You spoke earlier on how you were marginalised and pushed out by Ganduje. He was your deputy for eight years and also your aide when you were minister of defence. Recently he described you as a selfish person. How did this friendship degenerate to this level?
Many people ask this question but I always ask the same people another question. It is difficult to see anytime, anywhere in this country where a governor handed over to another person either deputy governor, friend, commissioner or somebody from the private sector and not have issues with his predecessor. I have not seen a good example. Mine could be extreme because I had been carrying him along for almost two decades. For me, first and foremost, it is human nature, especially those who don’t understand. There are people who think they can never go high unless they destroy the ladder they used to climb. And there is nothing you can do about it, even though we try to manage them because nobody would like to go into an unnecessary fight especially with a government you helped built both at the state and national levels.
In any case, God is wonderful. I am sure those who are in positions now must be regretting what they have done, especially in Kano. This country is fully aware that Ganduje lost the election in 2019 in Kano, but the powers that be ensured that they imposed him on the majority. They imposed the will of the minority on the majority which is the worst crime in a democracy. I think everybody is paying the price now. I think some of them are trying to correct their mistakes now after the maximum damage made to the state. It is very unfortunate that many people could not see what the masses were seeing. There were reasons he would not have been allowed to contest in 2019, but the powers that be at the time insisted that he should continue. The masses decided to do what the leaders couldn’t do. They still came out to use power that time and those of us who believe in peace didn’t want to start a crisis in Kano.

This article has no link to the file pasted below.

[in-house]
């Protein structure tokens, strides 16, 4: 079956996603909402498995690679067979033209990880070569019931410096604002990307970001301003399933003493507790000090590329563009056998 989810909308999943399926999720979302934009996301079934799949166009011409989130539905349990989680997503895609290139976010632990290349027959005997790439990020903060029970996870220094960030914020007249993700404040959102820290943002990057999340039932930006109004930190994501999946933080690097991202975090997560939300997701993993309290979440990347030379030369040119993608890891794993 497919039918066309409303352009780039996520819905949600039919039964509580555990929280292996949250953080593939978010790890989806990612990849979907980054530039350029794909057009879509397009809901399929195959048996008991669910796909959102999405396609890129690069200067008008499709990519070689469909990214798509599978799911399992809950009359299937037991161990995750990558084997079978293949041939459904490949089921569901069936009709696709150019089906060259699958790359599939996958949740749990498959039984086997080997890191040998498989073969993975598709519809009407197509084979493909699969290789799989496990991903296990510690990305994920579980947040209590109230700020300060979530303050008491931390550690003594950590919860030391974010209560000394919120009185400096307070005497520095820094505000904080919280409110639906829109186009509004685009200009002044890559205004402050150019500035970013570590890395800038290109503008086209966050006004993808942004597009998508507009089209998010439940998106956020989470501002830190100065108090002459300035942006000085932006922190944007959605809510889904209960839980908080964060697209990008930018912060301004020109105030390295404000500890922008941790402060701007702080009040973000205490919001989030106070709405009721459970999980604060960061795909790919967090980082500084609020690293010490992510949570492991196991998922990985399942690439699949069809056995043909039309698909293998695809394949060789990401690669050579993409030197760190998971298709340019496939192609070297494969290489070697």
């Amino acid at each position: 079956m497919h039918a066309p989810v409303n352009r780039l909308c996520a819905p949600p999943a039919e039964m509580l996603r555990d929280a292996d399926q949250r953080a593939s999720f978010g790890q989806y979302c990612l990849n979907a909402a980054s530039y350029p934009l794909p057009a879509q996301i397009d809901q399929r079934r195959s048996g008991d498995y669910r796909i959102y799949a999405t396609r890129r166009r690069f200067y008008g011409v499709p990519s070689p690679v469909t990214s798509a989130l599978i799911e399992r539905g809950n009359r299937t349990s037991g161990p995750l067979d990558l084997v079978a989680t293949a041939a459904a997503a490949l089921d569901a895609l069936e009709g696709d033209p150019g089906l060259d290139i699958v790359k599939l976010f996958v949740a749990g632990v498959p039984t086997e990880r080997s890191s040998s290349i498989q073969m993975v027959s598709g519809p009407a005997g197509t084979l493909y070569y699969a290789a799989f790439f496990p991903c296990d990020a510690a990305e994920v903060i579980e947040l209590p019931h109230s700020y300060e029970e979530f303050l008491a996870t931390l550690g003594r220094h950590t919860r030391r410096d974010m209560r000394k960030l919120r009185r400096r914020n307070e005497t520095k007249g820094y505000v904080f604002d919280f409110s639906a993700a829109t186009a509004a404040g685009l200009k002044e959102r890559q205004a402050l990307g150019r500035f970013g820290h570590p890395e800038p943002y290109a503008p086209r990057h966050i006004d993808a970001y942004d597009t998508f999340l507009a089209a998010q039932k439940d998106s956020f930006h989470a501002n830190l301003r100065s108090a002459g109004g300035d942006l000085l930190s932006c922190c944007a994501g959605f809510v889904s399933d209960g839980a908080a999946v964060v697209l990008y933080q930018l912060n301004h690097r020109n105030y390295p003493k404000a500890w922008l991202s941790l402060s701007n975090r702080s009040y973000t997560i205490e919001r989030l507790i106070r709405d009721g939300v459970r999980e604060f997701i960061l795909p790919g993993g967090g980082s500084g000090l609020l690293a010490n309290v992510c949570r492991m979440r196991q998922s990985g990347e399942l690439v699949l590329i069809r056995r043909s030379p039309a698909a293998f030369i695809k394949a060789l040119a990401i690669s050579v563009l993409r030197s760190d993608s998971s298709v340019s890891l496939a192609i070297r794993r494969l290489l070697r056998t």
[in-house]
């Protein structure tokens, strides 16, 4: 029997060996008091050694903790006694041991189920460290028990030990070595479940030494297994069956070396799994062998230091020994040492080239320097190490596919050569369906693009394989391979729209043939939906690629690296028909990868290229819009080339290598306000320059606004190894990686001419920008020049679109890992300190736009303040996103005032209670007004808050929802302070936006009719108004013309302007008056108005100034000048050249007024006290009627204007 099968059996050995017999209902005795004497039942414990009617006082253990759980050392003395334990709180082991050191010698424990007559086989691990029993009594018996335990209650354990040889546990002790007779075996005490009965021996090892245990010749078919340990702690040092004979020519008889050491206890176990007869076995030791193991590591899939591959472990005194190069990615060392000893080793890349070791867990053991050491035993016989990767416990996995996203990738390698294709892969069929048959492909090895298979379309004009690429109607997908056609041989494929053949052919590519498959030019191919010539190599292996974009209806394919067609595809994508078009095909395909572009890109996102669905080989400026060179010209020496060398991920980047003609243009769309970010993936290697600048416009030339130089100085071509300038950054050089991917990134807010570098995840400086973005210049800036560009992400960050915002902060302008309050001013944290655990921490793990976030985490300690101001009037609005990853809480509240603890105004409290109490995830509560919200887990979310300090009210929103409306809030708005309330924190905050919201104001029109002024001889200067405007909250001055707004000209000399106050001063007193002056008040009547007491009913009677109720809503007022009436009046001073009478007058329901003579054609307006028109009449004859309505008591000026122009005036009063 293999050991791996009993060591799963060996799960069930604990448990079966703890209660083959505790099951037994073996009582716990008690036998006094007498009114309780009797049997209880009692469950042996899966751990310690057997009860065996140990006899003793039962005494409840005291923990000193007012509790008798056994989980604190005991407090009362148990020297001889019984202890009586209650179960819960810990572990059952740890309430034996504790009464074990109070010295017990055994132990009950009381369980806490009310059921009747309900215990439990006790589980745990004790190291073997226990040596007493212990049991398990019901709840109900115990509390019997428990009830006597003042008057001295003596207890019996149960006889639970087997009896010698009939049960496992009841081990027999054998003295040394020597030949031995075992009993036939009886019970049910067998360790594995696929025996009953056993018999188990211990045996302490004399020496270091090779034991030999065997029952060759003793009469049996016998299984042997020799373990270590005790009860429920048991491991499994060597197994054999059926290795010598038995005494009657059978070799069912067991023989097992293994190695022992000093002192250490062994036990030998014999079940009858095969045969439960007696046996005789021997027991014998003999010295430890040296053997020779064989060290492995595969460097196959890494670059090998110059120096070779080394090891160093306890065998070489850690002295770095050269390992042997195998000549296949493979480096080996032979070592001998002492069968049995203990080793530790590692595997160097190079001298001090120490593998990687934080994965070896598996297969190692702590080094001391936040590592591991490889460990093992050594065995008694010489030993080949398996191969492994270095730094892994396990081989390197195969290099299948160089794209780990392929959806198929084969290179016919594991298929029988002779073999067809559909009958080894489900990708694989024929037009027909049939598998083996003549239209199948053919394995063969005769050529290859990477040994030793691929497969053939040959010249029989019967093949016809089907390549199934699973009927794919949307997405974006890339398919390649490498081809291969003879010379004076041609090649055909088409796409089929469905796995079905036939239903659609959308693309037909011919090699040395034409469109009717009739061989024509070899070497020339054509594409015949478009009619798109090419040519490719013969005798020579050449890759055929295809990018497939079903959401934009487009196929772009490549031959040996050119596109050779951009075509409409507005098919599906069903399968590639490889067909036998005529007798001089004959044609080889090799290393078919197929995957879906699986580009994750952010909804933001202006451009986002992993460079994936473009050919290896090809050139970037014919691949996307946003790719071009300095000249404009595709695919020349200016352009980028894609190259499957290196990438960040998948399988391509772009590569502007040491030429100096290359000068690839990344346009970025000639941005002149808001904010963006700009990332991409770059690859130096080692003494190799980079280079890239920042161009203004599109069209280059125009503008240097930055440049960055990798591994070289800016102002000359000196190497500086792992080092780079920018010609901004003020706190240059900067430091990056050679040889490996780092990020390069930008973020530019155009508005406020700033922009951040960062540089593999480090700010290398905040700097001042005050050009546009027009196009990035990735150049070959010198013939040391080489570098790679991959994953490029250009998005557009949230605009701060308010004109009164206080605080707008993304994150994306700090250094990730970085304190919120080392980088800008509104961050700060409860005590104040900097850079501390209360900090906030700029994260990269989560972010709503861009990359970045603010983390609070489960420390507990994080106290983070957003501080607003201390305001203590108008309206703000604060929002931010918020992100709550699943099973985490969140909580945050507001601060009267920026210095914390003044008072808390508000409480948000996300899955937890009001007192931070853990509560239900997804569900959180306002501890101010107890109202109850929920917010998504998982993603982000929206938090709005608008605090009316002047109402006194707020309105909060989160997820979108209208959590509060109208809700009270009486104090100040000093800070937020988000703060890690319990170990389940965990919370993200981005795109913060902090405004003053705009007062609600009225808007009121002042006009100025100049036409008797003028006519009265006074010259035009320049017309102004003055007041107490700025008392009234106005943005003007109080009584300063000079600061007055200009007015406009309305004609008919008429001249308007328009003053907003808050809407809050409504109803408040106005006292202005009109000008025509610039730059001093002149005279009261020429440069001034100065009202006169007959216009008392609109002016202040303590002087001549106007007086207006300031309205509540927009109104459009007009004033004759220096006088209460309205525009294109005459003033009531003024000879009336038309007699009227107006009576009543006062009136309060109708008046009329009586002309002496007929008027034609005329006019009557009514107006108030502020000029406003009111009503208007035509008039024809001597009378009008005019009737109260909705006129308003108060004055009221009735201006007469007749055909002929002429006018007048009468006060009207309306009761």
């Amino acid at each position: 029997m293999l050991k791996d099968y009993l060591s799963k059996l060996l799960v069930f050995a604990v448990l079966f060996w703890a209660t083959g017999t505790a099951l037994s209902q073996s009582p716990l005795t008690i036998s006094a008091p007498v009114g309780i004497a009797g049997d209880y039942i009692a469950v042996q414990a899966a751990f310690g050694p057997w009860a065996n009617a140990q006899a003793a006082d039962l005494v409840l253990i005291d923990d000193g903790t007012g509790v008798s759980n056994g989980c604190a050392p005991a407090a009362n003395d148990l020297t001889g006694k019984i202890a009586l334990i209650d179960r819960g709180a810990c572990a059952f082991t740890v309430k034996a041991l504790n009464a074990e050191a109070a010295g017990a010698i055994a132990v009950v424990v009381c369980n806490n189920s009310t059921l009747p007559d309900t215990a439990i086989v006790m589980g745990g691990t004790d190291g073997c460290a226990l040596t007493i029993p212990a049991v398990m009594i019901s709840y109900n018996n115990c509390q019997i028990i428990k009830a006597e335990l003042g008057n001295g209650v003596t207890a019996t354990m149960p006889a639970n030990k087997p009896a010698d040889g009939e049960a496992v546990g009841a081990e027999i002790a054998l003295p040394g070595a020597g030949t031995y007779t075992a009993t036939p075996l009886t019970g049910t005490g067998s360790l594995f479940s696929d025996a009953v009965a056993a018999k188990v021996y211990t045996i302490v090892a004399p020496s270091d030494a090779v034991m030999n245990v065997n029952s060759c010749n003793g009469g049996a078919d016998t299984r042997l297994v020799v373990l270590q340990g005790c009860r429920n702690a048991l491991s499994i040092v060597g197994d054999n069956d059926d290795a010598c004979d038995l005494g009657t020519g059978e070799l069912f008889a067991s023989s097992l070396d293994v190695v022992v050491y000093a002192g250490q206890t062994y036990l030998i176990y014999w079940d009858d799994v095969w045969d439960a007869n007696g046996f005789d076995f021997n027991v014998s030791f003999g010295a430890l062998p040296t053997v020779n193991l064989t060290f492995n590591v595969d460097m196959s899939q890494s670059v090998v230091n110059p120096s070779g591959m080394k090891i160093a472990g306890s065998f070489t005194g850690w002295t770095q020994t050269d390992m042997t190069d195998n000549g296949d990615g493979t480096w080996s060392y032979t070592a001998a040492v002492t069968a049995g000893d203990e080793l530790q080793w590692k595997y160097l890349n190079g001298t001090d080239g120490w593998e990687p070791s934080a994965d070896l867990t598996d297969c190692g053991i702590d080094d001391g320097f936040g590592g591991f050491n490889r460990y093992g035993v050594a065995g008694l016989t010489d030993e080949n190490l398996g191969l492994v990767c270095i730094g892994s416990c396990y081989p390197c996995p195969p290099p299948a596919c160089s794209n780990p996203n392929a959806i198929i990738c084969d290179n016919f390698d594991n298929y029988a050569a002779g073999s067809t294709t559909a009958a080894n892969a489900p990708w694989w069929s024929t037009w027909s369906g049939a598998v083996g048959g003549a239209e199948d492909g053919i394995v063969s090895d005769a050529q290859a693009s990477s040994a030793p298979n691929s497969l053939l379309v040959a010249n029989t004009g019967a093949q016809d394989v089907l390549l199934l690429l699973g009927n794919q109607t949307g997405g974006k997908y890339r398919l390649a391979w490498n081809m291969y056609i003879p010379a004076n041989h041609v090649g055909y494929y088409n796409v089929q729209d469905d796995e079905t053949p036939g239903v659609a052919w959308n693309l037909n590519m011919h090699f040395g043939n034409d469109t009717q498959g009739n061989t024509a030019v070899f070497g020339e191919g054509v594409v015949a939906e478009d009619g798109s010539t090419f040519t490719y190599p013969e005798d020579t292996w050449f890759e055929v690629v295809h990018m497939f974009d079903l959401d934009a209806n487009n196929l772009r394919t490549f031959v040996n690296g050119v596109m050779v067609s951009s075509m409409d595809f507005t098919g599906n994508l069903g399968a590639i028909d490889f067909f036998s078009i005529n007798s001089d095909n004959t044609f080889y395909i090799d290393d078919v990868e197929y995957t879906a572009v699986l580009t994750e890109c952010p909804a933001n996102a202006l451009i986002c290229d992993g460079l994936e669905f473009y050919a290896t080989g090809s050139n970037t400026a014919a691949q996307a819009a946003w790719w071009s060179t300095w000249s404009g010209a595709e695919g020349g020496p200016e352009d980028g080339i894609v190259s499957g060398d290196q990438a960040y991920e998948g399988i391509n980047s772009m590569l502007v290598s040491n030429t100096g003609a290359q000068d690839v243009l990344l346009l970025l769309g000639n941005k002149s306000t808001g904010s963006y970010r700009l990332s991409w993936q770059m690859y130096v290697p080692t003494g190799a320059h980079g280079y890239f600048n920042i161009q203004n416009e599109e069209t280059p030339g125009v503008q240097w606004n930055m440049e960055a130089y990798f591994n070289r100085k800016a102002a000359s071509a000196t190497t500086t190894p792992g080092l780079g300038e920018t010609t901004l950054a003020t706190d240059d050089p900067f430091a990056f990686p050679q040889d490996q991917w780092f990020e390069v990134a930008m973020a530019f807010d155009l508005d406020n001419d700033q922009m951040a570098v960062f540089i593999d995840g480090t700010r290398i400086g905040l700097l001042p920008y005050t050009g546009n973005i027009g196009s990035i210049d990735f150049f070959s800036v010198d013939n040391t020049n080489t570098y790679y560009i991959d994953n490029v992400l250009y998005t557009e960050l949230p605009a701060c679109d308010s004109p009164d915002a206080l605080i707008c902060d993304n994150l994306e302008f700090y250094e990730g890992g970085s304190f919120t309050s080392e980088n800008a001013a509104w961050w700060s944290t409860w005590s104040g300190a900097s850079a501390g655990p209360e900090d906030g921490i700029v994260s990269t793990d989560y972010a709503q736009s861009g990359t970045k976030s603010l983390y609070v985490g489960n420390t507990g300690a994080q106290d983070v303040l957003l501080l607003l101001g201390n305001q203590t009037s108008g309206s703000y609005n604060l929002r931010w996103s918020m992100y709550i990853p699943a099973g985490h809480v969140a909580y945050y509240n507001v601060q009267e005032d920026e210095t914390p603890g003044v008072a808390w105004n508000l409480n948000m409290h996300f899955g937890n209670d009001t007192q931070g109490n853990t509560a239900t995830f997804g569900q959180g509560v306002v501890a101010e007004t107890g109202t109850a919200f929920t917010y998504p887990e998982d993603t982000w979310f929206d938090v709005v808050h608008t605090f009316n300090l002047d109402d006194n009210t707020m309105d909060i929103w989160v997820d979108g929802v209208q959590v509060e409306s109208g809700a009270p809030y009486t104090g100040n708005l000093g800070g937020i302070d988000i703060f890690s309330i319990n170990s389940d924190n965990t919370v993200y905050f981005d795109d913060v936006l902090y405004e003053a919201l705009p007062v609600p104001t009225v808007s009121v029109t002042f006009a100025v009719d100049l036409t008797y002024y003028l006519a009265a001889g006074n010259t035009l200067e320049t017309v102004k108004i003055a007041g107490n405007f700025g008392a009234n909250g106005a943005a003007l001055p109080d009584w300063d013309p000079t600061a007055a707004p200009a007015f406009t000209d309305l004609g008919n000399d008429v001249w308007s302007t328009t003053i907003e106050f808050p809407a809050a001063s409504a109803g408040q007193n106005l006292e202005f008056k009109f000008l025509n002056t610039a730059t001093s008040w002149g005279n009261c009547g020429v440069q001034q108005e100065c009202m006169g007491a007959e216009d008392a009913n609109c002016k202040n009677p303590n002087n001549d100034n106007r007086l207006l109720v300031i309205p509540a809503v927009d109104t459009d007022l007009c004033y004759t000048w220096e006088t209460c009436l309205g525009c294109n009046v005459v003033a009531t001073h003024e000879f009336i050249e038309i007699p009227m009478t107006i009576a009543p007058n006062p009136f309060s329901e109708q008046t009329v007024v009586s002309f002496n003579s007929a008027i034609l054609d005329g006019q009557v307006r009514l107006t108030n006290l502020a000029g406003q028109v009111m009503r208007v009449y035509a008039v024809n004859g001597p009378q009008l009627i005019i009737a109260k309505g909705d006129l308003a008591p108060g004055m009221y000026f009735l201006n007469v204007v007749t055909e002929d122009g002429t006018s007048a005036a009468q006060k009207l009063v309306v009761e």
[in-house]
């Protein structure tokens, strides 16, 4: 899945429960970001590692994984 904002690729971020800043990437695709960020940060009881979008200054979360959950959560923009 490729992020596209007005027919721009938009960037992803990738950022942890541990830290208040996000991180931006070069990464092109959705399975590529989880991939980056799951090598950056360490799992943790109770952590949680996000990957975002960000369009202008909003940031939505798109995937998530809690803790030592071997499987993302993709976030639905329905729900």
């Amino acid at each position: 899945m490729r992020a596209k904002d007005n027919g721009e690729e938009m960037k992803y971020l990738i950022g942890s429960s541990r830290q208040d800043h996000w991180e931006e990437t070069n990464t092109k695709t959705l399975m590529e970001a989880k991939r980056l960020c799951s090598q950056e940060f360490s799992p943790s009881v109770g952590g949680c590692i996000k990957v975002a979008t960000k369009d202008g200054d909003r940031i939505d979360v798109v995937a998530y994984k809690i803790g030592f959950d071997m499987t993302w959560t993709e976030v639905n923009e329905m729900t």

We had the capacity to stop them and make sure that they were not allowed to perpetrate injustice, but we told our young men and women to cool down. We went through the courts. Unfortunately, everyone in this country knows what happened which was not good for the people. Courts are the last hope of the weak, but what we saw was really shocking. In any case, the eight years is almost gone with a year and some months remaining which would be dedicated to campaigns, and for him (Ganduje), court cases. And God is wonderful. Instead of us being weak, they are the ones getting weaker. Every day, we have people, the masses crossing to our side. Many of them who were below 18 years of age during the last elections, but are now of age, are coming to register with us. People are now asking how to get out of this mess. All the parties should understand that this time round, people will want to vote for their own and not for the leaders’ friends at the top. Anyone who is not accepted by the people is just wasting his time. All those who think they can use INEC and the police in 2023 again to get power are fools because the people are now really ready for change
What is your view about the debate on direct and indirect primaries?
I can say that we will need to do the direct primaries even though it may not be supported by the governors and the powerful moneybags that are always procuring votes. I have gone through many elections, including the direct primaries or Option A4 which was practised during the Third Republic. I was a product of that. After that, even when I went to the constitutional conference, it was direct primary. And of course in 1999, I was elected as the candidate of the PDP through direct primary. But along the line, we realised there were issues with the direct primary. It is very cumbersome with some weaknesses here and there. But after practising the indirect primary, I can easily compare and say the direct one is more democratic and better than the indirect. But one thing that I believe is that the governors and other powerful people will never want to approve a direct primary because the power will get out of the government houses and land in the hands of the voters and members of the party. So, they will never want it.